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Alice In Wonderland (1933)

DVD Cover (Universal)
Movie Connections:
Alice In Wonderland
> Alice In Wonderland (1933)
> Alice In Wonderland (1951)
> Alice In Wonderland: An X-Rated... (1976)
> Alice In Wonderland (1985)
> Alice (1988)
> Alice In Wonderland (1999)
> Alice (2009)
> Alice In Wonderland (2010)
> Alice Through The Looking Glass (2016)
Genres:
Children's / Family, Children's Fantasy, Fairy Tales & Legends, Fantasy
Director:
Norman Z. McLeod Norman Z. McLeod
Starring:
Richard Arlen Richard Arlen
Roscoe Ates Roscoe Ates
William Austin William Austin
Gary Cooper Gary Cooper
Leon Errol Leon Errol

6.4 / 10 - Overall Rating

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Review by Crispy
Added: February 26, 2015
It's been over a year since my friend Kerri passed away, and the time hasn't done much in the way of healing. Being her birthday has come around again, I thought I'd put together another round of adaptations based on her favorite book: Lewis Carroll's Alice's Adventures in Wonderland. This particular movie came out way back in 1933.

As I've mentioned in my past reviews, the book doesn't exactly have much of a plot per se. It basically boils down to episodic meetings with a collection of crazy characters. What's interesting about this release is that it chose to use the opening of the book's sequel, Through the Looking Glass, where Alice steps through the mirror in her living room to begin her adventure. Granted, it stacked her following the white rabbit down the rabbit hole right after, and like most adaptations, this used bits from both books, but it used a lot more of that second book's framework than future adaptations would. After watching the handful that I have it was nice change of pace, since her interaction with the chess pieces in her looking-glass living room or her queen's banquet in the eighth square are usually dropped in favor of the Knave of Heart's trial. And most importantly, at least in my opinion, is that the scenes they used were all recreated fairly accurately from the book.

I have to say, the special effects here were extremely impressive. Considering it was released in the early thirties, I wasn't expecting anything like this. Her floating falls all looked incredibly smooth, and I enjoyed the wavy effect they used whenever Alice was changing sizes. Perhaps the best testament to these effects is that while they would obviously be cheaper than what we're used to seeing, if a made-for-TV movie was released today using these same techniques, it'd be more than acceptable. The characters were brought to life with a mixture of puppetry and costumes and they went through a lot of effort to mirror John Tenniel's style from the book's illustrations. While I appreciate the thought, I don't think they translated very well into live-action. Most of the characters looked more grotesque than anything else and even though Tenniel used such an exaggerated style, I don't believe that was his intention. Still, by film's end I had gotten used to it and if nothing else, it was interesting to see his illustrations brought to life so directly.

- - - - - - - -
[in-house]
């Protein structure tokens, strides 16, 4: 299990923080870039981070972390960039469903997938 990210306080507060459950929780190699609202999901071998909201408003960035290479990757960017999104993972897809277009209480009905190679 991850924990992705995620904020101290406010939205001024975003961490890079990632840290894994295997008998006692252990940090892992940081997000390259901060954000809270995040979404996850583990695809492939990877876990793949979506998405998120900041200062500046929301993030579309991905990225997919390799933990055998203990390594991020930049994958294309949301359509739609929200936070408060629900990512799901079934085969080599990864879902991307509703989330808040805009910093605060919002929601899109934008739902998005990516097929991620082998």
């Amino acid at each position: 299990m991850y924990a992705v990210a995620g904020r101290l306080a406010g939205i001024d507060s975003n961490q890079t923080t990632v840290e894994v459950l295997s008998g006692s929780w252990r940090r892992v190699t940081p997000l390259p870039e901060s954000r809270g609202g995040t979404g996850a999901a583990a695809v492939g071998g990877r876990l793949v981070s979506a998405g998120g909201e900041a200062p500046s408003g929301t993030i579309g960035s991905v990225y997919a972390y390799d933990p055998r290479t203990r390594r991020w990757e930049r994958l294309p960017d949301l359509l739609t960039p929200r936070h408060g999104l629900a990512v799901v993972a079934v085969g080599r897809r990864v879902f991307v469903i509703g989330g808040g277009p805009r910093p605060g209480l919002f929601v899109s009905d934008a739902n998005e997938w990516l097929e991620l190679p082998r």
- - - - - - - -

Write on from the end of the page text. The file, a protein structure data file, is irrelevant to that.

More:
The only real misstep here is with the acting. More than a handful of characters here just phoned in the lines with a quick monotone. The Caterpillar is perhaps the most grievous example. I'm convinced Ned Sparks had somewhere to be and was trying to get out of there as quickly as possible. This piss-poor portrayal is even more depressing after you see what Richard Haydn did with the characters in the 50s, or even Sammy Davis Jr. after that. It's a really fun character that was shafted for no reason. Fortunately, there were plenty of cast members who actually gave a damn that were able to cover their slack. Among those was Sterling Holloway. While he handled the relatively minor role of the Duchess' frog doorman, his appearance here gave me a smile as twenty years later he'd return to the franchise, voicing the Cheshire Cat in the Disney cartoon. Thankfully, Charlotte Harris also took her role seriously. Had Alice herself been rushing through the lines without any emotion, nothing could have saved this movie.

Don't let that release date fool you, this seventy-two year old movie was an absolute ball. While I do wish some of the actors gave a little more enthusiasm, the collateral damage wasn't enough to totally dismantle it. It's a shame she never got to see this; I think she would have liked it. 7/10.
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